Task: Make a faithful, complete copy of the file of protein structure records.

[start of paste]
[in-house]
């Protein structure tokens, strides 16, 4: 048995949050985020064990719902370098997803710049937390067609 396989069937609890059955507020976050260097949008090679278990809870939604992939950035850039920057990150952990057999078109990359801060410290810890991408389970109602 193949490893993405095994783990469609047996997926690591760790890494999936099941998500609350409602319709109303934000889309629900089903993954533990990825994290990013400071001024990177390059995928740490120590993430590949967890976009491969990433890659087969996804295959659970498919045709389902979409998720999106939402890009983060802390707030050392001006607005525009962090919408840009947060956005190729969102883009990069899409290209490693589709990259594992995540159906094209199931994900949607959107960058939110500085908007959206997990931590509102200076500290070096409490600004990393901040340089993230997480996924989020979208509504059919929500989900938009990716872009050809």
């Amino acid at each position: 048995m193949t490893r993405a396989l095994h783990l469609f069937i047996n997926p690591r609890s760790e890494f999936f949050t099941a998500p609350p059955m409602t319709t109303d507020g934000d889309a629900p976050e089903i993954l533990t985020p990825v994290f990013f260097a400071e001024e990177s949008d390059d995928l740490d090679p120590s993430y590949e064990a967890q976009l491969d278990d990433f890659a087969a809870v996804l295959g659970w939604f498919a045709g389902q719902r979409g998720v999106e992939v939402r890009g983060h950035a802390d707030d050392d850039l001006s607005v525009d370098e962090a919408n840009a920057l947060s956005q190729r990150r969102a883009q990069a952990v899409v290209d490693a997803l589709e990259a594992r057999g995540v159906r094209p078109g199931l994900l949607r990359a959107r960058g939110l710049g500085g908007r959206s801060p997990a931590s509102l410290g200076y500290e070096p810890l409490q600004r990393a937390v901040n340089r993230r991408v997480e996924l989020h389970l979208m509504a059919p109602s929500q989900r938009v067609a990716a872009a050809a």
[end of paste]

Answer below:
[in-house]
């Protein structure tokens, strides 16, 4: 048995949050985020064990719902370098997803710049937390067609 396989069937609890059955507020976050260097949008090679278990809870939604992939950035850039920057990150952990057999078109990359801060410290810890991408389970109602 193949490893993405095994783990469609047996997926690591760790890494999936099941998500609350409602319709109303934000889309629900089903993954533990990825994290990013400071001024990177390059995928740490120590993430590949967890976009491969990433890659087969996804295959659970498919045709389902979409998720999106939402890009983060802390707030050392001006607005525009962090919408840009947060956005190729969102883009990069899409290209490693589709990259594992995540159906094209199931994900949607959107960058939110500085908007959206997990931590509102200076500290070096409490600004990393901040340089993230997480996924989020979208509504059919929500989900938009990716872009050809």
């Amino acid at each position: 048995m193949t490893r993405a396989l095994h783990l469609f069937i047996n997926p690591r609890s760790e890494f999936f949050t099941a998500p609350p059955m409602t319709t109303d507020g934000d889309a629900p976050e089903i993954l533990t985020p990825v994290f990013f260097a400071e001024e990177s949008d390059d995928l740490d090679p120590s993430y590949e064990a967890q976009l491969d278990d990433f890659a087969a809870v996804l295959g659970w939604f498919a045709g389902q719902r979409g998720v999106e992939v939402r890009g983060h950035a802390d707030d050392d850039l001006s607005v525009d370098e962090a919408n840009a920057l947060s956005q190729r990150r969102a883009q990069a952990v899409v290209d490693a997803l589709e990259a594992r057999g995540v159906r094209p078109g199931l994900l949607r990359a959107r960058g939110l710049g500085g908007r959206s801060p997990a931590s509102l410290g200076y500290e070096p810890l409490q600004r990393a937390v901040n340089r993230r991408v997480e996924l989020h389970l979208m509504a059919p109602s929500q989900r938009v067609a990716a872009a050809a």